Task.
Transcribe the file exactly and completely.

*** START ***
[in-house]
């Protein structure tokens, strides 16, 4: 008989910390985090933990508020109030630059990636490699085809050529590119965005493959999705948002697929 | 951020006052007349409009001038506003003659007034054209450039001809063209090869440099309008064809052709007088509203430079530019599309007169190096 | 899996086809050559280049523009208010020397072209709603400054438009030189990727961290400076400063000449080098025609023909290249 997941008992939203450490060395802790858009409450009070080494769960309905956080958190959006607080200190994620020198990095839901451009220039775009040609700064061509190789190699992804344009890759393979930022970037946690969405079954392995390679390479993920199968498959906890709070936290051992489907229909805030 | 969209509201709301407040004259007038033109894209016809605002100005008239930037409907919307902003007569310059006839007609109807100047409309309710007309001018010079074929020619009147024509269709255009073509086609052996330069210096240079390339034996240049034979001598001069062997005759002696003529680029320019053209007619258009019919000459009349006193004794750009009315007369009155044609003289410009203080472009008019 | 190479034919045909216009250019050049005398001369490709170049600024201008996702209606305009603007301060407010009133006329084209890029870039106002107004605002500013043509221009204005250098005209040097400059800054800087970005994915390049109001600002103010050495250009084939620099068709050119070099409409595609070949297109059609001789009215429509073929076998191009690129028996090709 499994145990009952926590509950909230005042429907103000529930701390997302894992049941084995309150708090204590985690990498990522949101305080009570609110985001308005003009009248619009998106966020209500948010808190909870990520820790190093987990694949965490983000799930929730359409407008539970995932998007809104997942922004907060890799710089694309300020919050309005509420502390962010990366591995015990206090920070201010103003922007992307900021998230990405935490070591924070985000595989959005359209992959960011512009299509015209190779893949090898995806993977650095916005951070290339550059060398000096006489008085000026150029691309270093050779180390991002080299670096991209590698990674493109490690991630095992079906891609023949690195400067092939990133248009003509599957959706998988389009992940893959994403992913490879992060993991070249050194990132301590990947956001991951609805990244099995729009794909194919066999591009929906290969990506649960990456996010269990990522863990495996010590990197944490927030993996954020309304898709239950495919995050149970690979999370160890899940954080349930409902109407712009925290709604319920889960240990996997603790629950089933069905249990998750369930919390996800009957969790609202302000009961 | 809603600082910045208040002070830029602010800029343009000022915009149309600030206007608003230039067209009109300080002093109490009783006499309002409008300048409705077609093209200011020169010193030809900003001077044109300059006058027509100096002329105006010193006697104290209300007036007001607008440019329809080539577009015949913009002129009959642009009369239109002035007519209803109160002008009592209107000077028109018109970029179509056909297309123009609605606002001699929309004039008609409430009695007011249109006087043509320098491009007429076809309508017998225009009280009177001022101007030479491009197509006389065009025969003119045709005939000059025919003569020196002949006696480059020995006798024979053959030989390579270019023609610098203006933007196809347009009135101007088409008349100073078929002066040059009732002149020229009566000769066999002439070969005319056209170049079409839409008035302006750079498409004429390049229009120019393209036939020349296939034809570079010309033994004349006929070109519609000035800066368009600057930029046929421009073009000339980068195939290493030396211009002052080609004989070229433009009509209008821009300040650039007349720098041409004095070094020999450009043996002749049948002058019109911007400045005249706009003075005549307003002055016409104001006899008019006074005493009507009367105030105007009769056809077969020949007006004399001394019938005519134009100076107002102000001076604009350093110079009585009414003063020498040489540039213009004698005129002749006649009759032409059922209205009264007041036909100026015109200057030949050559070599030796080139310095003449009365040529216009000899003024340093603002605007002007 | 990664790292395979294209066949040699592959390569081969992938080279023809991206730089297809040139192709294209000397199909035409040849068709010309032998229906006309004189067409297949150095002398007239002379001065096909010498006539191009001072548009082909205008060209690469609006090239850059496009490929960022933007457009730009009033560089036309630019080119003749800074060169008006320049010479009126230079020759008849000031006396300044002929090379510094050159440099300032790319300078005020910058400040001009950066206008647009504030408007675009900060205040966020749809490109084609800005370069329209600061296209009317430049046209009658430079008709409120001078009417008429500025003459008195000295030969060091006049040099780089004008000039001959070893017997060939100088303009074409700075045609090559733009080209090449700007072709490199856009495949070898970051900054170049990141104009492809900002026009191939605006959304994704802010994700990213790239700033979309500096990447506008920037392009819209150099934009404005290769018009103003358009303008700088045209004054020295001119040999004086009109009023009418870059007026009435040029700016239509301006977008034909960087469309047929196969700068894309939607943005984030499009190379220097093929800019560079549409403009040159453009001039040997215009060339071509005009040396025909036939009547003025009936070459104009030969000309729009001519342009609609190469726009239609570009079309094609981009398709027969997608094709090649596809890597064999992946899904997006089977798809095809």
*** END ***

[in-house]
């Protein structure tokens, strides 16, 4: 008989910390985090933990508020109030630059990636490699085809050529590119965005493959999705948002697929 | 951020006052007349409009001038506003003659007034054209450039001809063209090869440099309008064809052709007088509203430079530019599309007169190096 | 899996086809050559280049523009208010020397072209709603400054438009030189990727961290400076400063000449080098025609023909290249 997941008992939203450490060395802790858009409450009070080494769960309905956080958190959006607080200190994620020198990095839901451009220039775009040609700064061509190789190699992804344009890759393979930022970037946690969405079954392995390679390479993920199968498959906890709070936290051992489907229909805030 | 969209509201709301407040004259007038033109894209016809605002100005008239930037409907919307902003007569310059006839007609109807100047409309309710007309001018010079074929020619009147024509269709255009073509086609052996330069210096240079390339034996240049034979001598001069062997005759002696003529680029320019053209007619258009019919000459009349006193004794750009009315007369009155044609003289410009203080472009008019 | 190479034919045909216009250019050049005398001369490709170049600024201008996702209606305009603007301060407010009133006329084209890029870039106002107004605002500013043509221009204005250098005209040097400059800054800087970005994915390049109001600002103010050495250009084939620099068709050119070099409409595609070949297109059609001789009215429509073929076998191009690129028996090709 499994145990009952926590509950909230005042429907103000529930701390997302894992049941084995309150708090204590985690990498990522949101305080009570609110985001308005003009009248619009998106966020209500948010808190909870990520820790190093987990694949965490983000799930929730359409407008539970995932998007809104997942922004907060890799710089694309300020919050309005509420502390962010990366591995015990206090920070201010103003922007992307900021998230990405935490070591924070985000595989959005359209992959960011512009299509015209190779893949090898995806993977650095916005951070290339550059060398000096006489008085000026150029691309270093050779180390991002080299670096991209590698990674493109490690991630095992079906891609023949690195400067092939990133248009003509599957959706998988389009992940893959994403992913490879992060993991070249050194990132301590990947956001991951609805990244099995729009794909194919066999591009929906290969990506649960990456996010269990990522863990495996010590990197944490927030993996954020309304898709239950495919995050149970690979999370160890899940954080349930409902109407712009925290709604319920889960240990996997603790629950089933069905249990998750369930919390996800009957969790609202302000009961 | 809603600082910045208040002070830029602010800029343009000022915009149309600030206007608003230039067209009109300080002093109490009783006499309002409008300048409705077609093209200011020169010193030809900003001077044109300059006058027509100096002329105006010193006697104290209300007036007001607008440019329809080539577009015949913009002129009959642009009369239109002035007519209803109160002008009592209107000077028109018109970029179509056909297309123009609605606002001699929309004039008609409430009695007011249109006087043509320098491009007429076809309508017998225009009280009177001022101007030479491009197509006389065009025969003119045709005939000059025919003569020196002949006696480059020995006798024979053959030989390579270019023609610098203006933007196809347009009135101007088409008349100073078929002066040059009732002149020229009566000769066999002439070969005319056209170049079409839409008035302006750079498409004429390049229009120019393209036939020349296939034809570079010309033994004349006929070109519609000035800066368009600057930029046929421009073009000339980068195939290493030396211009002052080609004989070229433009009509209008821009300040650039007349720098041409004095070094020999450009043996002749049948002058019109911007400045005249706009003075005549307003002055016409104001006899008019006074005493009507009367105030105007009769056809077969020949007006004399001394019938005519134009100076107002102000001076604009350093110079009585009414003063020498040489540039213009004698005129002749006649009759032409059922209205009264007041036909100026015109200057030949050559070599030796080139310095003449009365040529216009000899003024340093603002605007002007 | 990664790292395979294209066949040699592959390569081969992938080279023809991206730089297809040139192709294209000397199909035409040849068709010309032998229906006309004189067409297949150095002398007239002379001065096909010498006539191009001072548009082909205008060209690469609006090239850059496009490929960022933007457009730009009033560089036309630019080119003749800074060169008006320049010479009126230079020759008849000031006396300044002929090379510094050159440099300032790319300078005020910058400040001009950066206008647009504030408007675009900060205040966020749809490109084609800005370069329209600061296209009317430049046209009658430079008709409120001078009417008429500025003459008195000295030969060091006049040099780089004008000039001959070893017997060939100088303009074409700075045609090559733009080209090449700007072709490199856009495949070898970051900054170049990141104009492809900002026009191939605006959304994704802010994700990213790239700033979309500096990447506008920037392009819209150099934009404005290769018009103003358009303008700088045209004054020295001119040999004086009109009023009418870059007026009435040029700016239509301006977008034909960087469309047929196969700068894309939607943005984030499009190379220097093929800019560079549409403009040159453009001039040997215009060339071509005009040396025909036939009547003025009936070459104009030969000309729009001519342009609609190469726009239609570009079309094609981009398709027969997608094709090649596809890597064999992946899904997006089977798809095809």